it is not hard to be convinced that Nathaniel Hawthorne was born to write in the manner of Dickens and Balzac.

In The Blithedale Romance he did. There are gothic furbelows attached to the novel, also-spook stuff and mystifications to gratify a taste we have long since lost. Yet strip these romantic tatters away and what remains is not only a keen dissection of the Brook Farm idealists, but- in more human and pathetic terms this time-another profound representation of the sexual enigma that lies at the core of The Scarlet Letter.

Louis Vivin. The Hunter's Picnic. Read More:

It is said, and usually said with a timidity proper to such identifications, that the character Zenobia in The Blithedale Romance is modelled on Margaret Fuller, one of the more ornate transcendentalists and no doubt a real handful during her visits to Brook Farm. As portrait, Zenobia does poor justice to the headlong, gallant, wasteful woman who was the real Margaret Fuller.But in her own right, within the confines of the novel, Zenobia is powerfully realized. Her infatuation with the windbag reformer Hollingsworth is a disturbing comment on the vulnerability of all superior women.

The scene in which Hollingsworth fishes for her drowned body with a pole taken from the well is as moving and solemn, as humanly revealing and dramatically effective, as anything in the American novel. Put this scene beside the great stage effects of The Scarlet Letter if you wish to conjecture which side of hawthorne’s genius was potentially the greater. You may conclude that he could have been as eminent in realism as he was in symbolism and allegory.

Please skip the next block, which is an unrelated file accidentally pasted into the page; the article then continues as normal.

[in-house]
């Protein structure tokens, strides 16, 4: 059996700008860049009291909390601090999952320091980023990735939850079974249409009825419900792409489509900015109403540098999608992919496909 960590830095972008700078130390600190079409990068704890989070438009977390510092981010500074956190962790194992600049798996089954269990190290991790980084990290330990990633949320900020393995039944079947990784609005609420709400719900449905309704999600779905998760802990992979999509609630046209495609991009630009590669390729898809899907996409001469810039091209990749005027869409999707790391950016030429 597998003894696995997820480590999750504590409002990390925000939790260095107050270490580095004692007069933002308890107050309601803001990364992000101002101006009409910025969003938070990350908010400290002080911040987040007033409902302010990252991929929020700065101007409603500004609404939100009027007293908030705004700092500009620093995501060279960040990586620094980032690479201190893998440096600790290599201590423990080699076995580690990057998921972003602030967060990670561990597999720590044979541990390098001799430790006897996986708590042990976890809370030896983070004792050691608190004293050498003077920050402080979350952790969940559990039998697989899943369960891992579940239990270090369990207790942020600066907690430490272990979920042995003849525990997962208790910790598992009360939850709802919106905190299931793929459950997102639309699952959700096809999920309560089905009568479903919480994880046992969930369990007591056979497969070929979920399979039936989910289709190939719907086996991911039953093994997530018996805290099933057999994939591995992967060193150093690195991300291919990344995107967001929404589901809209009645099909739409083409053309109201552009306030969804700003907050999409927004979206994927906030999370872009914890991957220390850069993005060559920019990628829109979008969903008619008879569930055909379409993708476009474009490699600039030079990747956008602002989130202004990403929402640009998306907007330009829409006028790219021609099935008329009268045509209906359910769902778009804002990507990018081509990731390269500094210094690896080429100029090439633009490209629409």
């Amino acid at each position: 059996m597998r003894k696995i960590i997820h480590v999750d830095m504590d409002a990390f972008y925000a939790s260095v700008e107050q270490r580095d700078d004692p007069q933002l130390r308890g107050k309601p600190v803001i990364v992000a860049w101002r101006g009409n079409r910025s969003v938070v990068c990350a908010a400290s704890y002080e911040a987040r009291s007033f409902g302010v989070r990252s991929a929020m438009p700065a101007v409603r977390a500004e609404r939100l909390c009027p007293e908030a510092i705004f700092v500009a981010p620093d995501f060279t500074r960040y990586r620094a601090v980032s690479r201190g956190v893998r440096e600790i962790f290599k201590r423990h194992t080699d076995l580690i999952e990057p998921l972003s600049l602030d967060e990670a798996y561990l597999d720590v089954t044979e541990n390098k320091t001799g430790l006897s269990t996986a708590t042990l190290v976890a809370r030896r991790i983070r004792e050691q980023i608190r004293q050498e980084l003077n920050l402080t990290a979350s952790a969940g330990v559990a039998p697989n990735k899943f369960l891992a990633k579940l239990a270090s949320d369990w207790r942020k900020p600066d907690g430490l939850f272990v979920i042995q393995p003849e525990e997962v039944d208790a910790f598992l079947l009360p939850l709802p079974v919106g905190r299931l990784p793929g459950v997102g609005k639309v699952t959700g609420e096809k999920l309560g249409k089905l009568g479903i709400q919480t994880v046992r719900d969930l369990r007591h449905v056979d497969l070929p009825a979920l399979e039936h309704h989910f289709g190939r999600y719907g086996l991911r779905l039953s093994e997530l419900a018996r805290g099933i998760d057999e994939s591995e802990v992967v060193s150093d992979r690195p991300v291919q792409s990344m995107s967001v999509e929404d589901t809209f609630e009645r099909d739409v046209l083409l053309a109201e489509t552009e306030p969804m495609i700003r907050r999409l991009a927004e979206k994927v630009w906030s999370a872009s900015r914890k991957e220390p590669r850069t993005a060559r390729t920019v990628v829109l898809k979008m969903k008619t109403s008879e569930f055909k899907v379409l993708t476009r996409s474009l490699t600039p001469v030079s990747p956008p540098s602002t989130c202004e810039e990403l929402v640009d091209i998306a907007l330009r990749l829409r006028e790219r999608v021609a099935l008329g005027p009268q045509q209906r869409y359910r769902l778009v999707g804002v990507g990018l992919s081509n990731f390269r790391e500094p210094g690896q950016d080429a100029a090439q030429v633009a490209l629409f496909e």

---Gathering Potatoes Jules Bastien-Lepage---Read More:


( see link at end) …In America, only Hawthorne dared to have a woman play a principal role instead of being part of the scenery or a victim. To such a mission he added an equally towering theme: that man’s fear of women keeps him forever lonely and is the chief bar to a harmonious hearthside. But what editor or publisher thought this theme was saleable? Practicality, therefore, as Barbara Ellis states in “Some Observations about Hawthorne’s Women” dictated that Hawthorne “dress the message in allegory. Better a cryptic message than none at all.”

In his short stories and romances, Hawthorne creates a wide range of female characters. Some are strong, independent-minded, and self-confident, like Hester Prynne and Zenobia. Others embody the gender expectations for women in Hawthorne’s day, such as Phoebe
Pyncheon. Many of his female characters serve as redemptive figures for men who have isolated themselves or cut off their ties from their supporting community. Hawthorne also presents a number of female characters who are victims of men, destroyed by male power. Through these various characters and their experiences, Hawthorne explores the gender relations in his day. He also raises questions about the role of domesticity in shaping female characters and the role of emotion as well as reason in human experience. In some works, Hawthorne presents older women as central figures and through them explores the legacy of the past and the ways in which women are shaped by their
individual and community history. Sympathetic to most of the female characters who appear in his works, Hawthorne presents the complexity of women’s lives at times of profound social change, whether in his own day or in the historic past. Read More:


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